Moiraine, a member of a magical organization, takes five young people on a journey, believing that one of them might be the reincarnation of the Dragon, a powerful individual prophesied to save the world or destroy it.
Book vs. TV Show:
Without any further ado, I’m going to jump right back into the review, picking up just where I stopped last time. As you’ll see, I am discussing a lot of details for both book and show, so beware of spoilers!
As Moiraine goes to visit the Amyrlin, we learn that they have a relationship. That did not exist in the novels. I’m not mad about them adding that in, but there is – as always – something I have to complain about. They are obviously trying to keep the relationship secret, evidence in point: Moiraine using a portal to go there, making sure nobody sees her. But then, when the Amyrlin has to pass a verdict on her (because of her actions outside of the White Tower), she addresses her in such a weird way. In no way, shape or form was that inconspicuous or would fly under the radar. She as good as announced that they are an item. It was such an awkward scene and didn’t make any sense. Books aside, even in the context of the show this was just dumb.
Hello, my darling readers! I talked about the transition of book to screen for NOS4A2 a few days ago, taking a closer look at season 1. Of course, my opinion on the show wouldn’t be complete without also giving the second season a chance!
Based on Joe Hill’s New York Times best-selling novel of the same name, “NOS4A2” is a different kind of vampire story. It follows Vic McQueen, a gifted young woman who discovers she has a supernatural ability to find lost things. This ability puts her on a collision course with the evil and immortal Charlie Manx. Manx is a supernatural villain who feeds off the souls of children and then deposits what remains of them into Christmasland — a twisted place of Manx’s imagination where every day is Christmas Day and unhappiness is against the law. Vic strives to defeat Manx and rescue his victims — without losing her mind or falling victim to him.
Book vs. Movie:
Good news and bad news. I wasn’t too impressed by season two and still prefer the book over the show any day. However, there is one part about the series that makes for an interesting addition to the novel and it gets a big thumbs up from me. Then again, it was maybe a little half-baked in the show but we can’t always be gunning for perfection, can we?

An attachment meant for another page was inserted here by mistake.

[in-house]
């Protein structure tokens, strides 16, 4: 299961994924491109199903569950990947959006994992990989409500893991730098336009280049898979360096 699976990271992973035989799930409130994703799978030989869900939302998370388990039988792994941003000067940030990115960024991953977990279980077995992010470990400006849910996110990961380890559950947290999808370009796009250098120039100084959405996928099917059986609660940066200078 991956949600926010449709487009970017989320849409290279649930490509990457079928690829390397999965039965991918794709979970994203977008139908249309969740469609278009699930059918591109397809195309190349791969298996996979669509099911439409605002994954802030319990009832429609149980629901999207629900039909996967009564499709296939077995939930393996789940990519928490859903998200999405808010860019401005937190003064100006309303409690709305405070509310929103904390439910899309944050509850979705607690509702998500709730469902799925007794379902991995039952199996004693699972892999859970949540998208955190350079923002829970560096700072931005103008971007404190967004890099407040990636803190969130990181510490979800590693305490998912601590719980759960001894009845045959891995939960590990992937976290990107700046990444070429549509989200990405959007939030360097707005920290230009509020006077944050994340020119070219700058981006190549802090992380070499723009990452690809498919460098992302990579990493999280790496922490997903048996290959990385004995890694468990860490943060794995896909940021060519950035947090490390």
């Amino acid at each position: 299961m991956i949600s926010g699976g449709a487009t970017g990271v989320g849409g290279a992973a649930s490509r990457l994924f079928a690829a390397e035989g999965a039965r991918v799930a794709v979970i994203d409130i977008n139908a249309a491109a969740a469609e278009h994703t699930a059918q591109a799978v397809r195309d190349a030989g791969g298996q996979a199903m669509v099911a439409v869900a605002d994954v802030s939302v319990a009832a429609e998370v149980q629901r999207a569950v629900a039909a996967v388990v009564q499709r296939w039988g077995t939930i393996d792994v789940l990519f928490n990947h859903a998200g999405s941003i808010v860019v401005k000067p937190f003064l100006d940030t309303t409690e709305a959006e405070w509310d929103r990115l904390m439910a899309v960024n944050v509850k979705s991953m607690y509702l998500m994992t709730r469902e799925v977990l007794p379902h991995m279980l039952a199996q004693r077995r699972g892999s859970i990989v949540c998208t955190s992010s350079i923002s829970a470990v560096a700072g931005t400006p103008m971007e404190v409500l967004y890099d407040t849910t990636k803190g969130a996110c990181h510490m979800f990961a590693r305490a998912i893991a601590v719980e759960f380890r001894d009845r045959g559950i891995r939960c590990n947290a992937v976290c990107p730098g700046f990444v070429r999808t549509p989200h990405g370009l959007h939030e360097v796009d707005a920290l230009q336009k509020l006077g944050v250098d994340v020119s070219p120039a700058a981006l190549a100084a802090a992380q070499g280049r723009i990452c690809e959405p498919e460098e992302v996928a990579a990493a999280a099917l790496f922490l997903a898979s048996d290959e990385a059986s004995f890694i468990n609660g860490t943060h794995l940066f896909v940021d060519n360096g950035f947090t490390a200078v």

But first things first. Just like in season one, they took the basic idea but altered just about all the details. If you do that, make sure you are improving the story. Otherwise, why on earth did you have to make alterations just to turn this into something worse than what we started with? This became glaringly obvious in the second half of this season. The book keeps up the pace, leaving you breathless and thrilled. The show on the other hand just leaves you checking your watch. Once we head for Christmasland, it becomes evident that the “heroes” we have here are just about the most incompetent people of all time. Their plan is so weak, barely thought through and the execution is even shittier. It’s not just that, on top of it not making much sense, it’s extremely boring which is arguable to worst thing they could have done. Even though the novel isn’t perfect, it was never boring. It felt like they tried to string as many characters along for the final episodes because fans may have liked them, while in the book they had no place being there (or weren’t even alive anymore). See, Joe Hill surely had a thought process when making those decisions! You can tell that the story doesn’t benefit in any way shape or form this alteration and even if I hadn’t read the book first, I would have been very disappointed.
Victoria McQueen has a secret gift for finding things: a misplaced bracelet, a missing photograph, answers to unanswerable questions. On her Raleigh Tuff Burner bike, she makes her way to a rickety covered bridge that, within moments, takes her wherever she needs to go, whether it’s across Massachusetts or across the country.